- Explain the rationale behind the use of peri-operative treatment for locally advanced rectal cancer
- Discuss main risk factors that should be considered in the decision making
- Highlight pros and cons of the available therapeutic strategies including timing and sequence of treatments
- Present recent practice-changing data and management options that may become standard of care in the near future
|Title||Duration||Content||CME Points||CME Test|
|Peri-Operative Treatment of Locally Advanced Rectal Cancer||65 min.||75 slides||1||Take test|
In this E-Learning module, the author elaborates evidence for a number of questions related to the peri-operative treatment of locally advanced rectal cancer. Any peri-operative treatment, either before or after conventional surgery, improves outcomes as compared to surgery alone.
The topics covered include answering questions such as:
- is peri-operative treatment still necessary in case high-quality total mesorectal excision (TME) surgery is performed;
- should radiotherapy be delivered before or after surgery;
- what are the standard pre-operative treatment regimens;
- what is the best timing for surgery after long-course chemoradiotherapy;
- is there any role for adjuvant chemotherapy after pre-operative treatment;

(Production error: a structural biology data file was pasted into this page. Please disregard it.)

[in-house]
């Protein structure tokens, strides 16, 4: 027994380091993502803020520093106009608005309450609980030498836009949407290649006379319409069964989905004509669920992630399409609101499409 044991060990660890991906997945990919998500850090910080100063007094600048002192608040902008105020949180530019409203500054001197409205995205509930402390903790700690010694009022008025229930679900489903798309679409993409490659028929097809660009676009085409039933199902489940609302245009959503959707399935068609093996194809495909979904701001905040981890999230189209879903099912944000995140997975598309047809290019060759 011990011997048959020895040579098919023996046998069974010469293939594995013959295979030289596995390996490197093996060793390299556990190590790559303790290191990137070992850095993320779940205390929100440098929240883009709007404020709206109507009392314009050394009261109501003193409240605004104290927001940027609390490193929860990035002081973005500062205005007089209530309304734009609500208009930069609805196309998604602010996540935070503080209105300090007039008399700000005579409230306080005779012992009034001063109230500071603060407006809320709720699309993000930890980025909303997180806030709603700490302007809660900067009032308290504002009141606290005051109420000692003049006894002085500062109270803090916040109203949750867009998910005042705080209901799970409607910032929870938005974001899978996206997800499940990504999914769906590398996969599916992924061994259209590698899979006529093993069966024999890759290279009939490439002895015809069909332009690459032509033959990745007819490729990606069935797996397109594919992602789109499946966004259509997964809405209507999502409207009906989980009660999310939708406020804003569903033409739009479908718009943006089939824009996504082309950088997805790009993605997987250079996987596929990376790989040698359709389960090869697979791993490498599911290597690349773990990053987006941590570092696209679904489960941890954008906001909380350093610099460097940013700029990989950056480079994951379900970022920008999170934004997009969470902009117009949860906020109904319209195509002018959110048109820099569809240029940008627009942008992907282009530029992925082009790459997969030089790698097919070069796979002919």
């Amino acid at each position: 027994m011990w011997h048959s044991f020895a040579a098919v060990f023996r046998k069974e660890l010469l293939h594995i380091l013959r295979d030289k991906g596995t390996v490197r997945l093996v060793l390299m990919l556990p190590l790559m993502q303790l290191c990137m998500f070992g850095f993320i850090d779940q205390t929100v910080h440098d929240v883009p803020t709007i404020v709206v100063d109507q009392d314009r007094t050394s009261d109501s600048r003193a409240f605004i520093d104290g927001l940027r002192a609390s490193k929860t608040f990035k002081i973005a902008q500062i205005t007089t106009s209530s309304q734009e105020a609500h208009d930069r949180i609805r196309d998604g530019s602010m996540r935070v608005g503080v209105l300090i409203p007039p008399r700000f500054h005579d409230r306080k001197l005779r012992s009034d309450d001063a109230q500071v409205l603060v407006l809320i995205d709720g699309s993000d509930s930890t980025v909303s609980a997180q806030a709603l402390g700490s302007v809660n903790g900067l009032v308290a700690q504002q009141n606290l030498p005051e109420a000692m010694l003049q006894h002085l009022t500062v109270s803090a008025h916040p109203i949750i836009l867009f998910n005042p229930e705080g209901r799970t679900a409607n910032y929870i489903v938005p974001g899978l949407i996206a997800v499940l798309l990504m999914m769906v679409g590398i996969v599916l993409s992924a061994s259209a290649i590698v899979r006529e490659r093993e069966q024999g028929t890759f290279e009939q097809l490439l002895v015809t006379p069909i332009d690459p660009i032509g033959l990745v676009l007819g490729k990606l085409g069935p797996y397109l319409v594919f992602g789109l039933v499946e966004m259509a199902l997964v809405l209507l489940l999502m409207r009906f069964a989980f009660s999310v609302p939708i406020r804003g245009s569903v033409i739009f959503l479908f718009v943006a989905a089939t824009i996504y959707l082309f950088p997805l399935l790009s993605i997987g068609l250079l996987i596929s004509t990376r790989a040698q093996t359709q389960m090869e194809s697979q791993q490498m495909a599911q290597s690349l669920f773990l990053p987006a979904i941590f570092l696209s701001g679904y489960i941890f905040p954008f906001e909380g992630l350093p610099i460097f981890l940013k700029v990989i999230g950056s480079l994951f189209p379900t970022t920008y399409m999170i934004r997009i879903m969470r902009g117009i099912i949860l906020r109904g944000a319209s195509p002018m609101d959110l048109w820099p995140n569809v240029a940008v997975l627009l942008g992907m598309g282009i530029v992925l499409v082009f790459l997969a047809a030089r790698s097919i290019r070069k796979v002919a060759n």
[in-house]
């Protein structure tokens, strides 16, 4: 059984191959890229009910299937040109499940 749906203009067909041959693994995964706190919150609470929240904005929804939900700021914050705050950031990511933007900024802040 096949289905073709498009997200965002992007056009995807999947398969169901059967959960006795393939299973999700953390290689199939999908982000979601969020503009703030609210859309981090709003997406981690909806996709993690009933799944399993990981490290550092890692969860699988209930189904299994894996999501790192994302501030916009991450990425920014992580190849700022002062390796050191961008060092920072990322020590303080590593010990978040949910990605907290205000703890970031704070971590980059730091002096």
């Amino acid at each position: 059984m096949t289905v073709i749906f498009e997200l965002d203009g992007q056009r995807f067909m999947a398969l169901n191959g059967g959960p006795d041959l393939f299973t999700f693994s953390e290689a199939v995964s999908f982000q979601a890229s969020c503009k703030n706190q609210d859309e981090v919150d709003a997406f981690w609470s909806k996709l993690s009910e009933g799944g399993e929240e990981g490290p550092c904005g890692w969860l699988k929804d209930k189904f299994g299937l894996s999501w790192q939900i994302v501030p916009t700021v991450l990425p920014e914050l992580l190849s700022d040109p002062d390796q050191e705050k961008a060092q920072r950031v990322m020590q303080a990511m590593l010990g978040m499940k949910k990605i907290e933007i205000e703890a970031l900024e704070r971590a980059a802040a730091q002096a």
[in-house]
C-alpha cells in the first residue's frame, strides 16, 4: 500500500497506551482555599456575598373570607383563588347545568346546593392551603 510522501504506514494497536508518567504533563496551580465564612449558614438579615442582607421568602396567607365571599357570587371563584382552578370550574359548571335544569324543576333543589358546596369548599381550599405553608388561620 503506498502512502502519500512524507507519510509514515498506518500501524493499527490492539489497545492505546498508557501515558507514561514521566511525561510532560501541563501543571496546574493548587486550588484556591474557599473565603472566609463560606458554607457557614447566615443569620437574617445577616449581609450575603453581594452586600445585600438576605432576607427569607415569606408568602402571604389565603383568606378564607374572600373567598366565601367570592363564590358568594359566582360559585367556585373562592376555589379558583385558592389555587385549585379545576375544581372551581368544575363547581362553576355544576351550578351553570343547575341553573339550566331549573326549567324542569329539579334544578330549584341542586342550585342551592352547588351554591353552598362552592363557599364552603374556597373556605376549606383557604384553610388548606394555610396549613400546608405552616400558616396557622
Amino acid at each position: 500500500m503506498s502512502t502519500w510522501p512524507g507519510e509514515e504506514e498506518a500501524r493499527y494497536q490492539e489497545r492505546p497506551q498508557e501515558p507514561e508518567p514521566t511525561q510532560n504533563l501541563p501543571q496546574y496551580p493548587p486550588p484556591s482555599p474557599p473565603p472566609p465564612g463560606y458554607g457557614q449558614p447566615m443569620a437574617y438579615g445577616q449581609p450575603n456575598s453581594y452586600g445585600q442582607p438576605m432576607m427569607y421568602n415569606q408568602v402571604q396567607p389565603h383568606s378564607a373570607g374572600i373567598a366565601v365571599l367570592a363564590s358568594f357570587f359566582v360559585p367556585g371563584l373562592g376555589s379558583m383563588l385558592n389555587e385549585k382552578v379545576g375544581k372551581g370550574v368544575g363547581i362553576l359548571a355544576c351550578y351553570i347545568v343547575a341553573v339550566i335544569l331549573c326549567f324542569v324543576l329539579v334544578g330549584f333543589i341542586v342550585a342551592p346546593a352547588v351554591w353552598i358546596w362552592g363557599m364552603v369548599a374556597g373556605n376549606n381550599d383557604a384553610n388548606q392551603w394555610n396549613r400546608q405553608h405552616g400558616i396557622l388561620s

- what is the rationale of intensifying pre-operative therapy, and what type of intensified treatment strategies have been investigated;
- what are the new standard pre-operative treatment regimens;
- do all stage II-III tumours have the same recurrence risk;
- are there any additional risk factors that could help to refine patient stratification and inform treatment decisions;
- is radiotherapy an essential component of the pre-operative treatment and could it be omitted;
- is there any role for organ-sparing management strategies.
The author emphasizes historical rationale for peri-operative treatment of locally advanced rectal cancer, in particular high rates of local recurrence and overall poor survival outcomes after curative resection of rectal cancer, especially before the routine use of TME. Local recurrence is associated with a number of disabling symptoms. While it may not improve overall survival, delivering radiotherapy before surgery reduces the risk of local recurrence. Radiotherapy is more effective and less toxic when delivered before surgery.
Long-course, fluoropyrimidine-based, chemoradiotherapy and short-course radiotherapy have been standard pre-operative treatment regimens with largely equivalent results. However, recent results with induction mFOLFIRINOX followed by long-course chemoradiotherapy and short-course radiotherapy followed by oxaliplatin-based chemotherapy, show improved survival outcomes and pCR rate as compared with chemoradiotherapy alone and will likely become new standards of care.
After elaborating evidence for each topic covered in the presentation, the author also provides a very useful summary of clinical recommendations. This E-Learning module is an excellent educational material for all those interested in the management of patients with locally advanced rectal cancer.
The author has reported Research funding from: AstraZeneca, Bayer, Bristol Myers Squibb and Roche. Meetings-related expenses from Bayer and Lilly.